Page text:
Mice can move their heads to the beat of music, showing for the first time the natural synchronization of rhythms in animals

Moving with precision to a musical beat is considered a skill uniquely human. However, new research now shows that mice have this ability as well. The optimal rhythm for nodding depends on the time constant in the brain (the speed at which our brain can respond to something), which is the same for all species. This means that the ability of our auditory and motor systems to communicate and move to music may be more widespread across species than previously thought. This new discovery not only offers deeper insight into the animal spirit, but also into the origins of our own music and dance.

Can you move to the beat or do you have two left feet? Apparently, how we can time our movement to music is somewhat dependent on our innate genetic ability, and this skill was once thought to be a uniquely human trait. Although animals also respond to auditory noise, or may make rhythmic sounds, or are trained to respond to music, this is not the same as the complex neural and motor processes that work together to allow us to naturally recognize rhythm of a song, responding to it or even predicting it. This is called beat synchronicity.

It’s only relatively recently that research studies (and home videos) have shown that some animals seem to share our desire to move into the groove. A new paper from a team at the University of Tokyo provides proof that mice are one of them. “The rats show innate synchronization – that is, without any prior training or exposure to music – the synchronization of beats that is most noticeable between 120 and 140 bpm (beats per minute ), where humans also show the clearest beat synchronization,” explains Associate Professor Hirokazu Takahashi. from the Graduate School of Information Science and Technology. “The auditory cortex, the region of our brain that processes sound, is also tuned to 120-140 bpm, which we were able to explain using our mathematical model of brain adaptation. »

But why play music to mice in the first place? “Music has a strong pull on the brain and has a profound effect on emotion and cognition. To effectively use music, we need to reveal the neural mechanism underlying this empirical fact,” said Takahashi. “I am also a specialist in electrophysiology, which looks at electrical activity in the brain, and I have studied the auditory cortex of rats for many years. »

The team has two alternative hypotheses: the first is that the optimal music tempo for beat synchronicity is determined by the body’s time constant. It differs between species and is faster for small animals than for humans (think how fast a rat can scuttle itself). The second is that the optimal tempo is instead determined by the brain’s time constant, which is surprisingly similar across species. “After conducting our research on 20 human participants and 10 mice, our results suggest that the optimal tempo for beat synchronization depends on the time constant in the brain,” Takahashi said. “This shows that the animal brain can be useful in elucidating the perceptual mechanism of music. »

The mice were equipped with miniature wireless accelerometers capable of measuring the smallest head movements. Human participants also wore accelerometers in headphones. They were then played a one-minute excerpt from Mozart’s Sonata for Two Pianos in D Major, K. 448, at four different tempos: seventy-five percent, 100 percent, 200 percent, and 400 percent of the speed. ‘source. The original tempo was 132 bpm and the results showed that the beat synchronicity of the rats was most pronounced in the range of 120-140 bpm. The team also found that mice and humans shook their heads in time to the beat at similar rates, and that the level of head shaking decreased as the music sped up.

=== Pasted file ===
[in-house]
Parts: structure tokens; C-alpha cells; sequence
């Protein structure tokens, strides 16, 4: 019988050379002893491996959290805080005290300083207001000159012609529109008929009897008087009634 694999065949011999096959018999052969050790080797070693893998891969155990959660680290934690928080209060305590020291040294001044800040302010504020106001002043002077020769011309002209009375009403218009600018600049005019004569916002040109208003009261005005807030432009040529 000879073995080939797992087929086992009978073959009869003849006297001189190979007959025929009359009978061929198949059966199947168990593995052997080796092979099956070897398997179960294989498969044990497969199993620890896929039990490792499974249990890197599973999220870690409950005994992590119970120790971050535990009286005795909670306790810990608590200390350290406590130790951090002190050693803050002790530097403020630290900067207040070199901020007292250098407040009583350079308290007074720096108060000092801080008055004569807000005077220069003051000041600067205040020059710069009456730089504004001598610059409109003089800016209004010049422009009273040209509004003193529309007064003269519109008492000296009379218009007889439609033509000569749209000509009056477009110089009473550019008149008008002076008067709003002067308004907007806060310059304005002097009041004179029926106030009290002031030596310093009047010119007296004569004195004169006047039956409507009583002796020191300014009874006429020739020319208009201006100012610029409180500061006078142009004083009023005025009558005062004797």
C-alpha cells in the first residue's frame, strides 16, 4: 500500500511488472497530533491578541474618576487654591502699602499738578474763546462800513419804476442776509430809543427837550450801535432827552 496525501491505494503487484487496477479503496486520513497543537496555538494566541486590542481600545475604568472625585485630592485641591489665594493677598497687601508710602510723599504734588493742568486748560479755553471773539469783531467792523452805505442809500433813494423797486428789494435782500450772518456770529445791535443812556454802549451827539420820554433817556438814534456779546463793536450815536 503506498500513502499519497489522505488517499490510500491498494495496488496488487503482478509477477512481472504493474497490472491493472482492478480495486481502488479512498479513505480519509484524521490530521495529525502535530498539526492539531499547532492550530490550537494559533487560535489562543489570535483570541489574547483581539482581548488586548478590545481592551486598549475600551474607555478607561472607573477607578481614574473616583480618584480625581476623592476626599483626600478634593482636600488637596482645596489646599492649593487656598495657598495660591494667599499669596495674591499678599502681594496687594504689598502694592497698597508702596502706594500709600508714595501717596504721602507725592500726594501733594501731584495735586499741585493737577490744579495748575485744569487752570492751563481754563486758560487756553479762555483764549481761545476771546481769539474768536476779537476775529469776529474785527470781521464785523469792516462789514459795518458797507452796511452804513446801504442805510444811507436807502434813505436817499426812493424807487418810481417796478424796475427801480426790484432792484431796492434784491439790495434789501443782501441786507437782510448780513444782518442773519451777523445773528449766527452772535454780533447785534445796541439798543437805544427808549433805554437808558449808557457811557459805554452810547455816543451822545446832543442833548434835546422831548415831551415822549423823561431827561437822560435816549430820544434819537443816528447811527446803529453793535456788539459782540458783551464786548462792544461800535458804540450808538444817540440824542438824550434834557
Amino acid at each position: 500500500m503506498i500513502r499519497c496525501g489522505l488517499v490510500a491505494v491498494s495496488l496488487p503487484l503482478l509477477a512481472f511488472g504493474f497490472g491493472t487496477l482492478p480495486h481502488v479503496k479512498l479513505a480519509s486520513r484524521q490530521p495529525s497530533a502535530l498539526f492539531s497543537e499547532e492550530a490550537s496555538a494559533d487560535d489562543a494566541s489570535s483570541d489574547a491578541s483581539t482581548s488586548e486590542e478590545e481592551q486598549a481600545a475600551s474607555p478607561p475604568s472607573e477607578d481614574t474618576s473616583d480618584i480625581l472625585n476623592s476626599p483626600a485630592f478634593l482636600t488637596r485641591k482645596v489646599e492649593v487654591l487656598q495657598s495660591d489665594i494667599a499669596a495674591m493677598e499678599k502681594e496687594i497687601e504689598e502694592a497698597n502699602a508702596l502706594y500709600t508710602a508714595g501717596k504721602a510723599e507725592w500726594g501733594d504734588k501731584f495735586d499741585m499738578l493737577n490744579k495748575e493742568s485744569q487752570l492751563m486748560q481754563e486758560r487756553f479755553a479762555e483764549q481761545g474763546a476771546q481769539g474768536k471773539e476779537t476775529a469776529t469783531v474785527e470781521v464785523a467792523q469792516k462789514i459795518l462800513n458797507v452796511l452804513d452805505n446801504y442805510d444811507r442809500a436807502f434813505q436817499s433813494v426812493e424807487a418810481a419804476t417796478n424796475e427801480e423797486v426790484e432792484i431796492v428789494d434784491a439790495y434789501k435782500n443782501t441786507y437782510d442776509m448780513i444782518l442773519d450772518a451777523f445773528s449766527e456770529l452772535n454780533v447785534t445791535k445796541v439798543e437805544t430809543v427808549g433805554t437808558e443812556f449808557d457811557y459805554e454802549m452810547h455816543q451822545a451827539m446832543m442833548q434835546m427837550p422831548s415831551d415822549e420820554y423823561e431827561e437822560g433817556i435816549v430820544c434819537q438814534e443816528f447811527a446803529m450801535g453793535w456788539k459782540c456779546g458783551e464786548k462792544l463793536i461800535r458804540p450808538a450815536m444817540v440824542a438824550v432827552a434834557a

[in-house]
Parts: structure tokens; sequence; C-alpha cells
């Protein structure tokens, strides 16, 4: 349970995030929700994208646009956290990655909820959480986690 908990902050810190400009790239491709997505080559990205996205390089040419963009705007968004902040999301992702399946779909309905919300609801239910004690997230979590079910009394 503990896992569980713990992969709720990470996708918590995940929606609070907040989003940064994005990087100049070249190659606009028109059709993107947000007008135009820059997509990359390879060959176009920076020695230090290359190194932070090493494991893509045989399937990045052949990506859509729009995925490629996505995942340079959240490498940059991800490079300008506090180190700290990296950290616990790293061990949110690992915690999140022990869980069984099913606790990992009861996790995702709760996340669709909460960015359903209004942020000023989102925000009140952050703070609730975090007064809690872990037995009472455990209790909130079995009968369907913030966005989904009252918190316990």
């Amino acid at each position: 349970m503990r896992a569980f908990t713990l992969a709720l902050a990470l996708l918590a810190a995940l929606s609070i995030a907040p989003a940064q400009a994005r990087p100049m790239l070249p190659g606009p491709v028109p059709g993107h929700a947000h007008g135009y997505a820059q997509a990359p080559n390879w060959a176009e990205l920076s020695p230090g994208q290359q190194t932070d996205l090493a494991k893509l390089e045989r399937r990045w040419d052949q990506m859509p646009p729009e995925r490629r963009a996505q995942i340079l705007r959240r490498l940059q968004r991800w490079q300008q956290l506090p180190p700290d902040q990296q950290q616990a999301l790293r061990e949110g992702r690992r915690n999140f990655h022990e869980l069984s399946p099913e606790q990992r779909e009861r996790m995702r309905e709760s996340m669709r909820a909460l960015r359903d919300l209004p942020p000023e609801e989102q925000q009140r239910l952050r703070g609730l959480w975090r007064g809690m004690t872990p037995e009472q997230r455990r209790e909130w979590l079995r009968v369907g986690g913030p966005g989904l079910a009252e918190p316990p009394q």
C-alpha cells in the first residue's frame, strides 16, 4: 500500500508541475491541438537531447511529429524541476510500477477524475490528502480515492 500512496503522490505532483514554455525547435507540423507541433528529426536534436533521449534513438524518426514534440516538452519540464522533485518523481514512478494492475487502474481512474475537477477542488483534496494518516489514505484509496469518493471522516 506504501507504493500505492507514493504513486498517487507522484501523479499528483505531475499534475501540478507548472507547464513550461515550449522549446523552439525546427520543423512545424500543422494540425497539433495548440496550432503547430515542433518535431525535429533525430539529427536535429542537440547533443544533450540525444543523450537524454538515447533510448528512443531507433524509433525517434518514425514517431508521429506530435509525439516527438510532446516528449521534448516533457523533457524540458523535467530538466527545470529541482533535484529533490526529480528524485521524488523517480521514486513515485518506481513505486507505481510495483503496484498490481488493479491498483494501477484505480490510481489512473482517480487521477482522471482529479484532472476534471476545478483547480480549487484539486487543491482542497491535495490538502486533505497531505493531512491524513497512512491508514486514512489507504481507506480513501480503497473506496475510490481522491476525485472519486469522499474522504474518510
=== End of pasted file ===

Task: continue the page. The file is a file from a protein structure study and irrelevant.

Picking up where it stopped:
“To the best of our knowledge, this is the first report of innate beat synchronization in animals that has not been achieved through training or exposure to music,” Takahashi said. “We also hypothesized that short-term adaptation in the brain is involved in beat tuning in the auditory cortex. We were able to explain this by fitting our neural activity data to a mathematical model of adaptation. Moreover , our adaptation model showed that in response to random click sequences, peak beat prediction performance occurred when the mean interval between stimuli (the time between the end of one stimulus and the onset of another) is about 200 milliseconds (one-thousandth of a second). internote interval in classical music, suggesting that this property of adaptation in the brain underlies the perception and creation of music . »

As well as being a fascinating insight into the animal spirit and the construction of our own rhythmic synchronicity, researchers also see it as insight into the creation of music itself. “Next, I want to reveal how other musical properties such as melody and harmony are related to brain dynamics. I am also interested in how, why and what brain mechanisms create human cultural fields such as art, music, science, technology and religion,” Takahashi said. “I believe this question is the key to understanding how the brain works and building the next generation AI (artificial intelligence). Also, as an engineer, I am interested in using music for a happy life. »

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Materials provided by University of Tokyo. Note: Content may be edited for style and length.

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